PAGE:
Today is the birthday of Canadian-American song and dance man Donald Brian (1877-1948). Originally from Newfoundland, he started out in medicine shows and then became a tenor in the Boston City Quartet. Shortly after the turn of the century he began appearing on the Great White Way, where he was soon known as the “King of Broadway”. The seminal shows he was associated with include Floradora, Little Johnny Jones, Forty-Five Minutes from Broadway, The Merry Widow, The Chocolate Soldier, and numerous others. Vaudeville was also an important platform for his talents. In 1917 he toured with a playlet called “Somewhere in Mexico” by Robert Mears Mackay, with which he played the Palace. He returned to the Palace in 1928, and was considered one of the best acts on that important stage for the entire year. By the 1930s his Broadway appearances were sporadic; the last was in 1940.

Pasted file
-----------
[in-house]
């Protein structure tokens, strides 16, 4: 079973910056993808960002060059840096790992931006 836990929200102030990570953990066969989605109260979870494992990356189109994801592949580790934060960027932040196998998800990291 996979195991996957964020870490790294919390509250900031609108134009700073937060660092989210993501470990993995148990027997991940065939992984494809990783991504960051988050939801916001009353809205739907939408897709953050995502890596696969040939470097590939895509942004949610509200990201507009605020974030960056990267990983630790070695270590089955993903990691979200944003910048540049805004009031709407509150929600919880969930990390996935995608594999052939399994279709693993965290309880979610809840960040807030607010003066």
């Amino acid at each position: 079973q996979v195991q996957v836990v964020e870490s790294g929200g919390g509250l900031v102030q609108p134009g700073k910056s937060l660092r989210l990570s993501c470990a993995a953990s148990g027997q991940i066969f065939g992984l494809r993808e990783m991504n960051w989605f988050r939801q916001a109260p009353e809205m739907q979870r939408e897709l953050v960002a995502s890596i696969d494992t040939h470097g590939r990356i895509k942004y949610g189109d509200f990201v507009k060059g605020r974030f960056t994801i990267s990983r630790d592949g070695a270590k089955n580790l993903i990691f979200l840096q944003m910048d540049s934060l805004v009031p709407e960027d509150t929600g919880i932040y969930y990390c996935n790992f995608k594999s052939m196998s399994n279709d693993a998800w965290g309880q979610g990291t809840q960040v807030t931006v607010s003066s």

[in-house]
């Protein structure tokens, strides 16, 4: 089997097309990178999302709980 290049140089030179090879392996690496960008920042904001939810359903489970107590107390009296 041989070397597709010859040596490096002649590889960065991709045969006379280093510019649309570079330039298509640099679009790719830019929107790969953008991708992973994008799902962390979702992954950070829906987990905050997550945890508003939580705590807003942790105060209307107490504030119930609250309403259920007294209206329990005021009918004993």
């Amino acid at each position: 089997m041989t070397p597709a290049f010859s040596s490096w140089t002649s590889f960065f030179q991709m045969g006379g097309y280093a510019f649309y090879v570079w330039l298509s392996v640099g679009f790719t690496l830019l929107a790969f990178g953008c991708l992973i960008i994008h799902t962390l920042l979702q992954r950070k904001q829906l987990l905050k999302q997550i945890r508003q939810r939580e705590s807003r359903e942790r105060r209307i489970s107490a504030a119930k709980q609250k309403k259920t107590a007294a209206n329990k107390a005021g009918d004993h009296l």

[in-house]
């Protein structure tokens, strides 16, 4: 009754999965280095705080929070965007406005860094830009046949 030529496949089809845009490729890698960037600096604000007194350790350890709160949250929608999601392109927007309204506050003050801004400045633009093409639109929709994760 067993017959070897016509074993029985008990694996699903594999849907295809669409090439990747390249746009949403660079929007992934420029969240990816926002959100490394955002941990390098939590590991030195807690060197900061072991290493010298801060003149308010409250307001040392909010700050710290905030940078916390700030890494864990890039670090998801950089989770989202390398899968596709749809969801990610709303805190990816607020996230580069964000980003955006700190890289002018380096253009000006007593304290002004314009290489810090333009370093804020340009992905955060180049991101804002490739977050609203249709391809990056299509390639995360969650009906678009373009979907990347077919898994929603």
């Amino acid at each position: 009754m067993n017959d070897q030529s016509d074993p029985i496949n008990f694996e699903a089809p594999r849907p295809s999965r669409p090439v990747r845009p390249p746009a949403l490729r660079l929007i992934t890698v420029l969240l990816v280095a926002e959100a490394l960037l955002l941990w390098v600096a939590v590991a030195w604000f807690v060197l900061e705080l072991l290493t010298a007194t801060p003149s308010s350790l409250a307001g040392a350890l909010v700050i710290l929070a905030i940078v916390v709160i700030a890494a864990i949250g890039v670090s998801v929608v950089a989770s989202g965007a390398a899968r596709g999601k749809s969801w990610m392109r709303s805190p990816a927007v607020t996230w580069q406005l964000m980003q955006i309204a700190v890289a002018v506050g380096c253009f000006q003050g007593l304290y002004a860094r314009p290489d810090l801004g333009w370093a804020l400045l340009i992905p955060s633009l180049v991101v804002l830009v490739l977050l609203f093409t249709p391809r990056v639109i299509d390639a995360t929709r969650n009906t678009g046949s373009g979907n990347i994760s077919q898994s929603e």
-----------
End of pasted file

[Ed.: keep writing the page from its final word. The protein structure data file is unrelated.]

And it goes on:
For more on vaudeville history, consult No Applause, Just Throw Money: The Book That Made Vaudeville Famous, available at Amazon, Barnes and Noble, and wherever nutty books are sold.